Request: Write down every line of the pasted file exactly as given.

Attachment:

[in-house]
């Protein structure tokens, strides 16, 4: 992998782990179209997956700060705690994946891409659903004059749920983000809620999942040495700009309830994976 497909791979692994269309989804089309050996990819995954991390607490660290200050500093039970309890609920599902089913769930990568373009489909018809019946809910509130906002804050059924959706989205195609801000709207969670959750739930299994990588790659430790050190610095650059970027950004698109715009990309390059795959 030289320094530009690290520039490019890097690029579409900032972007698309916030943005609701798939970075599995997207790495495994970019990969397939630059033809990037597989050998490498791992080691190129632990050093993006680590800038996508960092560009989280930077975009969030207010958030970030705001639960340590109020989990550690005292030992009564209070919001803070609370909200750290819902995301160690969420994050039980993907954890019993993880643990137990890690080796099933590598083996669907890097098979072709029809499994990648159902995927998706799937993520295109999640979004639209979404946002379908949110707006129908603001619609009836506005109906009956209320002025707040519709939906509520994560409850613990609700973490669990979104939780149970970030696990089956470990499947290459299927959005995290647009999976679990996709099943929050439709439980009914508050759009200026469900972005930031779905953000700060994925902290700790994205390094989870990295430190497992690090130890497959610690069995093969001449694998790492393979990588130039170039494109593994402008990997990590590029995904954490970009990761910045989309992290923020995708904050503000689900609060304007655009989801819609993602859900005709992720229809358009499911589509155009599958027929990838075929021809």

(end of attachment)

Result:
[in-house]
């Protein structure tokens, strides 16, 4: 992998782990179209997956700060705690994946891409659903004059749920983000809620999942040495700009309830994976 497909791979692994269309989804089309050996990819995954991390607490660290200050500093039970309890609920599902089913769930990568373009489909018809019946809910509130906002804050059924959706989205195609801000709207969670959750739930299994990588790659430790050190610095650059970027950004698109715009990309390059795959 030289320094530009690290520039490019890097690029579409900032972007698309916030943005609701798939970075599995997207790495495994970019990969397939630059033809990037597989050998490498791992080691190129632990050093993006680590800038996508960092560009989280930077975009969030207010958030970030705001639960340590109020989990550690005292030992009564209070919001803070609370909200750290819902995301160690969420994050039980993907954890019993993880643990137990890690080796099933590598083996669907890097098979072709029809499994990648159902995927998706799937993520295109999640979004639209979404946002379908949110707006129908603001619609009836506005109906009956209320002025707040519709939906509520994560409850613990609700973490669990979104939780149970970030696990089956470990499947290459299927959005995290647009999976679990996709099943929050439709439980009914508050759009200026469900972005930031779905953000700060994925902290700790994205390094989870990295430190497992690090130890497959610690069995093969001449694998790492393979990588130039170039494109593994402008990997990590590029995904954490970009990761910045989309992290923020995708904050503000689900609060304007655009989801819609993602859900005709992720229809358009499911589509155009599958027929990838075929021809």